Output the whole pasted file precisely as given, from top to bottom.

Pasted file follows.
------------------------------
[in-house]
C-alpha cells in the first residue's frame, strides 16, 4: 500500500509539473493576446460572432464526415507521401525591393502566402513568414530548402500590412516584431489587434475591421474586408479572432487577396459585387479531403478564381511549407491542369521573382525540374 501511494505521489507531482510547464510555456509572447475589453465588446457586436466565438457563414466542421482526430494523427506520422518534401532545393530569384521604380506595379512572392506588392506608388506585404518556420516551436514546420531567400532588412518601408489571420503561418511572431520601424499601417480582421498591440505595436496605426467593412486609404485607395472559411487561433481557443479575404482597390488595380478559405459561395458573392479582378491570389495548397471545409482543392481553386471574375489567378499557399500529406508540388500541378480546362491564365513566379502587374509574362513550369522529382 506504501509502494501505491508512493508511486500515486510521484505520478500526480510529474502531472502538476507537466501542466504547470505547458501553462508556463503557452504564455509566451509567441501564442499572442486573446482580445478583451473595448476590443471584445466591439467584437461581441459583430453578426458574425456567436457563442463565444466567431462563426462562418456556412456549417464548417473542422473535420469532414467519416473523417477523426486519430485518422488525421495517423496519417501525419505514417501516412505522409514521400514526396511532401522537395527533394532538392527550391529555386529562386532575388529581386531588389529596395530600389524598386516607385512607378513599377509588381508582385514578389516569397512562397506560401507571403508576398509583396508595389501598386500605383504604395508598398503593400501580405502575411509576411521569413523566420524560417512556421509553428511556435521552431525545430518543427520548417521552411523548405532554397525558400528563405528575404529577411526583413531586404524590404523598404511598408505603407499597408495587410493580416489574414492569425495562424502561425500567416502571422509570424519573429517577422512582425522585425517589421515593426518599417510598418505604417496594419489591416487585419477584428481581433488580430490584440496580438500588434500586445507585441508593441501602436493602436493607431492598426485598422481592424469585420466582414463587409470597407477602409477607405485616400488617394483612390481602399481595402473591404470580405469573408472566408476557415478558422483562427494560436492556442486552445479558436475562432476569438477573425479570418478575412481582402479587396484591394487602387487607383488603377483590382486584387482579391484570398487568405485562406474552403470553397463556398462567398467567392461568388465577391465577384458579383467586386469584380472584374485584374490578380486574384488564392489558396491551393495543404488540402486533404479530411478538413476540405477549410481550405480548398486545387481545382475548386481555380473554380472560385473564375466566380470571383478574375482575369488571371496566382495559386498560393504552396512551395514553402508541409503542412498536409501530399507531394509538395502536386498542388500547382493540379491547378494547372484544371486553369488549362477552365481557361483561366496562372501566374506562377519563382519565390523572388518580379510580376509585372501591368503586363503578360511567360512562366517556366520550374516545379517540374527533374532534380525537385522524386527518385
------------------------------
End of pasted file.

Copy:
[in-house]
C-alpha cells in the first residue's frame, strides 16, 4: 500500500509539473493576446460572432464526415507521401525591393502566402513568414530548402500590412516584431489587434475591421474586408479572432487577396459585387479531403478564381511549407491542369521573382525540374 501511494505521489507531482510547464510555456509572447475589453465588446457586436466565438457563414466542421482526430494523427506520422518534401532545393530569384521604380506595379512572392506588392506608388506585404518556420516551436514546420531567400532588412518601408489571420503561418511572431520601424499601417480582421498591440505595436496605426467593412486609404485607395472559411487561433481557443479575404482597390488595380478559405459561395458573392479582378491570389495548397471545409482543392481553386471574375489567378499557399500529406508540388500541378480546362491564365513566379502587374509574362513550369522529382 506504501509502494501505491508512493508511486500515486510521484505520478500526480510529474502531472502538476507537466501542466504547470505547458501553462508556463503557452504564455509566451509567441501564442499572442486573446482580445478583451473595448476590443471584445466591439467584437461581441459583430453578426458574425456567436457563442463565444466567431462563426462562418456556412456549417464548417473542422473535420469532414467519416473523417477523426486519430485518422488525421495517423496519417501525419505514417501516412505522409514521400514526396511532401522537395527533394532538392527550391529555386529562386532575388529581386531588389529596395530600389524598386516607385512607378513599377509588381508582385514578389516569397512562397506560401507571403508576398509583396508595389501598386500605383504604395508598398503593400501580405502575411509576411521569413523566420524560417512556421509553428511556435521552431525545430518543427520548417521552411523548405532554397525558400528563405528575404529577411526583413531586404524590404523598404511598408505603407499597408495587410493580416489574414492569425495562424502561425500567416502571422509570424519573429517577422512582425522585425517589421515593426518599417510598418505604417496594419489591416487585419477584428481581433488580430490584440496580438500588434500586445507585441508593441501602436493602436493607431492598426485598422481592424469585420466582414463587409470597407477602409477607405485616400488617394483612390481602399481595402473591404470580405469573408472566408476557415478558422483562427494560436492556442486552445479558436475562432476569438477573425479570418478575412481582402479587396484591394487602387487607383488603377483590382486584387482579391484570398487568405485562406474552403470553397463556398462567398467567392461568388465577391465577384458579383467586386469584380472584374485584374490578380486574384488564392489558396491551393495543404488540402486533404479530411478538413476540405477549410481550405480548398486545387481545382475548386481555380473554380472560385473564375466566380470571383478574375482575369488571371496566382495559386498560393504552396512551395514553402508541409503542412498536409501530399507531394509538395502536386498542388500547382493540379491547378494547372484544371486553369488549362477552365481557361483561366496562372501566374506562377519563382519565390523572388518580379510580376509585372501591368503586363503578360511567360512562366517556366520550374516545379517540374527533374532534380525537385522524386527518385